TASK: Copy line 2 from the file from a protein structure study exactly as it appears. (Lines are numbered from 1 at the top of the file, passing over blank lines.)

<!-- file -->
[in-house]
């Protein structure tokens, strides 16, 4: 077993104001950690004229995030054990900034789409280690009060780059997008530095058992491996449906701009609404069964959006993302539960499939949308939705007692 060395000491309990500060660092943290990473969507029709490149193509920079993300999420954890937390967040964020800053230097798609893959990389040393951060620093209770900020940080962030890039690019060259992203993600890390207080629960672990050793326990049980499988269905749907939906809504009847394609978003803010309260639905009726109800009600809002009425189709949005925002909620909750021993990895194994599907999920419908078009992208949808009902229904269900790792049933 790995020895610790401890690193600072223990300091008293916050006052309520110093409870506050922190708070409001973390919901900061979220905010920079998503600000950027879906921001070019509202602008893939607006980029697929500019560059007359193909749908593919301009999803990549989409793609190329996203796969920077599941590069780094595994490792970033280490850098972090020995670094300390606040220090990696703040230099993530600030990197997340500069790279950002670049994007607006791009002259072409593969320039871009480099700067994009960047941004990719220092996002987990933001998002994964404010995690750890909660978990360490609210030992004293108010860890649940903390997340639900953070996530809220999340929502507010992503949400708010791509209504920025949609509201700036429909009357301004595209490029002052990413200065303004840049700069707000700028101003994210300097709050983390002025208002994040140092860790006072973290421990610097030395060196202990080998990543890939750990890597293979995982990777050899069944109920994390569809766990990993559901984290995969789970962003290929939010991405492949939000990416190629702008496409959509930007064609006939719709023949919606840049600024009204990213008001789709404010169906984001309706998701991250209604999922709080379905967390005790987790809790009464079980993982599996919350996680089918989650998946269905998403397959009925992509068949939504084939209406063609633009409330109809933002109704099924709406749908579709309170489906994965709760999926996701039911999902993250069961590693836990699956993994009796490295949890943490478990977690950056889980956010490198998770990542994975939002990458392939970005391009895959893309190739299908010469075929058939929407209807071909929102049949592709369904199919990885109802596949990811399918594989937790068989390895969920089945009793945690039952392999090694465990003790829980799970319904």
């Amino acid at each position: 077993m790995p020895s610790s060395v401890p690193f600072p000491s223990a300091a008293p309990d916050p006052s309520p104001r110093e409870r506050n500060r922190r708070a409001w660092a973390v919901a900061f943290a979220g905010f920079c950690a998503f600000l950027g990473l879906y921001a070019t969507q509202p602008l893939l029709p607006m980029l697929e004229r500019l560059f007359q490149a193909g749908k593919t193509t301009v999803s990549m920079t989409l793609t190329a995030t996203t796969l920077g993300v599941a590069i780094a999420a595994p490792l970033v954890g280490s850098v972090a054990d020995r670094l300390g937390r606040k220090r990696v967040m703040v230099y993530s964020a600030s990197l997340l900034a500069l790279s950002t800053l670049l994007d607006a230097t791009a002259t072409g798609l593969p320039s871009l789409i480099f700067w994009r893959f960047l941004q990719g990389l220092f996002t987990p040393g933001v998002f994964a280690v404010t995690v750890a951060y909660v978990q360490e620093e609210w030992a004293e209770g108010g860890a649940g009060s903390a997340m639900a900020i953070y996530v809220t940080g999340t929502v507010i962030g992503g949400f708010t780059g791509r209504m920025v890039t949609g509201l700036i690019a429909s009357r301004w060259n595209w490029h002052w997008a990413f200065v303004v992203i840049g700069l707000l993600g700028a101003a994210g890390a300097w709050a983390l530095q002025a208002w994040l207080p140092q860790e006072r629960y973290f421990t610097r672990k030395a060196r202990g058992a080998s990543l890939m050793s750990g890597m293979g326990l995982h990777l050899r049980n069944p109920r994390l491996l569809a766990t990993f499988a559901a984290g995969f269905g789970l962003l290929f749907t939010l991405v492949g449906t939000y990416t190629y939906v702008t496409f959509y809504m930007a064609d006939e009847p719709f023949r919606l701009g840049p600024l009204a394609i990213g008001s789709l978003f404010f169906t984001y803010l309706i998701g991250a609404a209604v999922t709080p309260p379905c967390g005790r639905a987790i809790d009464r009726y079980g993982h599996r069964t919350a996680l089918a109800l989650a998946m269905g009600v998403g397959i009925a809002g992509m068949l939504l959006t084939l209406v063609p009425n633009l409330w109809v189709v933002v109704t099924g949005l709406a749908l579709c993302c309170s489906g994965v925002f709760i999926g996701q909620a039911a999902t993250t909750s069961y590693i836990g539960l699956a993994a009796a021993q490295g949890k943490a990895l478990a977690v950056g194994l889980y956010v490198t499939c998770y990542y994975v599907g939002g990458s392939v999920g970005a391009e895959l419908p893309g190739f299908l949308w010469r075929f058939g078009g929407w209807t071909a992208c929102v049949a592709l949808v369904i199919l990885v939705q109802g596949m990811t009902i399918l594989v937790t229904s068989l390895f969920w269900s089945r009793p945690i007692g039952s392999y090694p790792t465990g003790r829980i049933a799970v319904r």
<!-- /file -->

């Protein structure tokens, strides 16, 4: 077993104001950690004229995030054990900034789409280690009060780059997008530095058992491996449906701009609404069964959006993302539960499939949308939705007692 060395000491309990500060660092943290990473969507029709490149193509920079993300999420954890937390967040964020800053230097798609893959990389040393951060620093209770900020940080962030890039690019060259992203993600890390207080629960672990050793326990049980499988269905749907939906809504009847394609978003803010309260639905009726109800009600809002009425189709949005925002909620909750021993990895194994599907999920419908078009992208949808009902229904269900790792049933 790995020895610790401890690193600072223990300091008293916050006052309520110093409870506050922190708070409001973390919901900061979220905010920079998503600000950027879906921001070019509202602008893939607006980029697929500019560059007359193909749908593919301009999803990549989409793609190329996203796969920077599941590069780094595994490792970033280490850098972090020995670094300390606040220090990696703040230099993530600030990197997340500069790279950002670049994007607006791009002259072409593969320039871009480099700067994009960047941004990719220092996002987990933001998002994964404010995690750890909660978990360490609210030992004293108010860890649940903390997340639900953070996530809220999340929502507010992503949400708010791509209504920025949609509201700036429909009357301004595209490029002052990413200065303004840049700069707000700028101003994210300097709050983390002025208002994040140092860790006072973290421990610097030395060196202990080998990543890939750990890597293979995982990777050899069944109920994390569809766990990993559901984290995969789970962003290929939010991405492949939000990416190629702008496409959509930007064609006939719709023949919606840049600024009204990213008001789709404010169906984001309706998701991250209604999922709080379905967390005790987790809790009464079980993982599996919350996680089918989650998946269905998403397959009925992509068949939504084939209406063609633009409330109809933002109704099924709406749908579709309170489906994965709760999926996701039911999902993250069961590693836990699956993994009796490295949890943490478990977690950056889980956010490198998770990542994975939002990458392939970005391009895959893309190739299908010469075929058939929407209807071909929102049949592709369904199919990885109802596949990811399918594989937790068989390895969920089945009793945690039952392999090694465990003790829980799970319904």